A series of rock-cut tombs have been discovered by archaeologists east of Sohag, in southern Egypt. Carved into the side of a mountain, the more than 300 tombs are thought to belong to leaders and officials from the city of Akhmim, one of the most important administrative centers in Ancient Egypt, Ahram Online reports.
The tombs span a variety of styles and different time periods, with single and multiple burial shafts and sloped corridors, according to the secretary general of the Supreme Council of Antiquities, Mostafa Waziri. The tombs range in date from the Old Kingdom (2575–2150 B.C.E.) to the Ptolemaic period (305–30 B.C.E.)—the last dynasty of ancient Egypt, which ended with the death of Cleopatra.
Scenes and hieroglyphic texts on a false door in one of the sloping tombs from the Old Kingdom represent the tomb’s owner making ritual sacrifices and offerings to the deceased. The burial shaft would have been reused in later periods. Among the artifacts discovered in the necropolis were several small alabaster vessels and round pots with traces of yellow paint, as well as remnants of a round metal mirror. There were also pieces of limestone with inscriptions from the Sixth Dynasty—considered by most scholars (but not all) to be the last dynasty of the Old Kingdom—which may have been part of funerary stelae for the decedents.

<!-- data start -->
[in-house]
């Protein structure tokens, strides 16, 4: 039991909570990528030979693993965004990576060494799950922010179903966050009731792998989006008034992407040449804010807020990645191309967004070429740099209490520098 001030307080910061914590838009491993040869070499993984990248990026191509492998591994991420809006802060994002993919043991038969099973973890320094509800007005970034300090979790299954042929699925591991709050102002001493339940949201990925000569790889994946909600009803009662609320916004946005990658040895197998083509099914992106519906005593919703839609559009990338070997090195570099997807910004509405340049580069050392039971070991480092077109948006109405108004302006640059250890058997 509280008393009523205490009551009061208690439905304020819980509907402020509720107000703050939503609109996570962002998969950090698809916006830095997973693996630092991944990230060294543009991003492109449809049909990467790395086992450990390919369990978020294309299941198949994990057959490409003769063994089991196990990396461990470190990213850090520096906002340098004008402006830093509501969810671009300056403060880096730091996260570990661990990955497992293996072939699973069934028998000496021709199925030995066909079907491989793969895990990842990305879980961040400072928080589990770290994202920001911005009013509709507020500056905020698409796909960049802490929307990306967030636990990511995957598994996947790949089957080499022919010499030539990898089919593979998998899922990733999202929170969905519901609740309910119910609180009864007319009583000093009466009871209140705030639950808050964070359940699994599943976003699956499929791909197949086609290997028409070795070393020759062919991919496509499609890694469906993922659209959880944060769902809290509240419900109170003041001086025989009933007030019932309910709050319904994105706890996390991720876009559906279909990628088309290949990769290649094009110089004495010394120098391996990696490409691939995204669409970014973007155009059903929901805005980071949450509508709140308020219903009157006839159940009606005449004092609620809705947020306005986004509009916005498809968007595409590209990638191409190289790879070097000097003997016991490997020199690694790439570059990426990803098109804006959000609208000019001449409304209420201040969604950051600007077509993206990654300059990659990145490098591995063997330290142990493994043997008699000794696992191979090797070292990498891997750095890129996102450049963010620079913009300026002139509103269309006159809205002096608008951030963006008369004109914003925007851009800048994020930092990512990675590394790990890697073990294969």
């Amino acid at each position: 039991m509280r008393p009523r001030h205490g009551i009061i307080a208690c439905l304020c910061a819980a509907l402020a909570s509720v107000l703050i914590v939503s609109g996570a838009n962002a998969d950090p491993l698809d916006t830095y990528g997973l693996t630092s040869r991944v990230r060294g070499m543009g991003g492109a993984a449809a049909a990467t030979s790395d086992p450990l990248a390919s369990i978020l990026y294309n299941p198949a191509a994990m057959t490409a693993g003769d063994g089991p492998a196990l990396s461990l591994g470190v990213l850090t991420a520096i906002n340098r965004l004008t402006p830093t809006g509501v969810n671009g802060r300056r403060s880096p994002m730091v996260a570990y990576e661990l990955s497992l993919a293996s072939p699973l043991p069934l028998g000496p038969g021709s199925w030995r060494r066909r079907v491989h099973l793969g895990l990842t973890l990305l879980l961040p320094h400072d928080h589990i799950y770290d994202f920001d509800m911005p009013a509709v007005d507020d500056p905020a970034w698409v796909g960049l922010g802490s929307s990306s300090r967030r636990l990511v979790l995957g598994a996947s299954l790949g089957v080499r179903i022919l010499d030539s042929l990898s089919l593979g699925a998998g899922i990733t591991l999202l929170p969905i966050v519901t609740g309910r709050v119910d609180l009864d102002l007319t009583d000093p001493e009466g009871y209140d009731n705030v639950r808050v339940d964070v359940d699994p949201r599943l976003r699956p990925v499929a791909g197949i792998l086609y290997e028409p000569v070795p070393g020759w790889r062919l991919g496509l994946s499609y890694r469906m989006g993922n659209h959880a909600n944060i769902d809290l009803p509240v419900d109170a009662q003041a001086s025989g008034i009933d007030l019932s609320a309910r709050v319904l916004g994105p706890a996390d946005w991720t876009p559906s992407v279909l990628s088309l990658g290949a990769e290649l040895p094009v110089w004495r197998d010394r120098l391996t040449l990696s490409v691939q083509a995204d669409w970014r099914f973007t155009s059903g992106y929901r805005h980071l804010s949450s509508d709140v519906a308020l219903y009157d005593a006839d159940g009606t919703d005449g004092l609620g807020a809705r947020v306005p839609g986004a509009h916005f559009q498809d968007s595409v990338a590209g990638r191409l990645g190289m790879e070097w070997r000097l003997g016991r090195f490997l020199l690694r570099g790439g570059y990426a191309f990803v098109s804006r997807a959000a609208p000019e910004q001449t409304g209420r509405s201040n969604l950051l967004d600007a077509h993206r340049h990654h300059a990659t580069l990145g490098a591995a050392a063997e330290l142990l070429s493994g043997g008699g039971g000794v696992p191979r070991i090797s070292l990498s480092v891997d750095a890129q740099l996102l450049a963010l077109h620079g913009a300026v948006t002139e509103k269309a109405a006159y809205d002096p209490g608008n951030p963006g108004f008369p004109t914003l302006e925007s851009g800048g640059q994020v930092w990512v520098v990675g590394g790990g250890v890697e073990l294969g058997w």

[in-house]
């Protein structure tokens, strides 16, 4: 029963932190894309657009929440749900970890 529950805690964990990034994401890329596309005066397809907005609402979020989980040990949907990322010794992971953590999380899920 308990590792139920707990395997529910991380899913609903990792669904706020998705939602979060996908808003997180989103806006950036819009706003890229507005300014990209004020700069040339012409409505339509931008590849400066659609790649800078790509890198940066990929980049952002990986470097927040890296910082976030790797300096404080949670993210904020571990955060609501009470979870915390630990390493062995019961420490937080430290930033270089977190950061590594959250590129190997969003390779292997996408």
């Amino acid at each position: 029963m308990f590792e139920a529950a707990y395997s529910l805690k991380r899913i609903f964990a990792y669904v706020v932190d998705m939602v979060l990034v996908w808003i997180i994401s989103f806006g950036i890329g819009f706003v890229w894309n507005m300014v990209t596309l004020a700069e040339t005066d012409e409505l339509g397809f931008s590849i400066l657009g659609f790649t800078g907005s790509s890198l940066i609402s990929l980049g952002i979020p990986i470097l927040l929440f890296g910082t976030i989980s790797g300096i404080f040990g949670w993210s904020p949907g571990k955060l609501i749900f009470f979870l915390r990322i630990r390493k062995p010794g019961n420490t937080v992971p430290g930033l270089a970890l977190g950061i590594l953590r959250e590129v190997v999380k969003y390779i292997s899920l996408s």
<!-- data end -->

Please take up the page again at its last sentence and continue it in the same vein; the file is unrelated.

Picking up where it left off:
Additionally, fragments of amphorae from the Late Period (664–332 B.C.E.), both human and animal bones, and votive miniatures were found. While much of the pottery would have been used in daily life, the miniatures would have been deposited as part of a funerary ritual, says Mohamed Abdel-Badiaa, head of the Central Department of Upper Egypt Antiquities. Miniatures were extremely popular in such Ancient Egyptian rites. One function may have been to continually provide for the deceased in the afterlife.
The tombs were discovered during an archaeological survey, and it is likely that more will be uncovered as work continues on the site.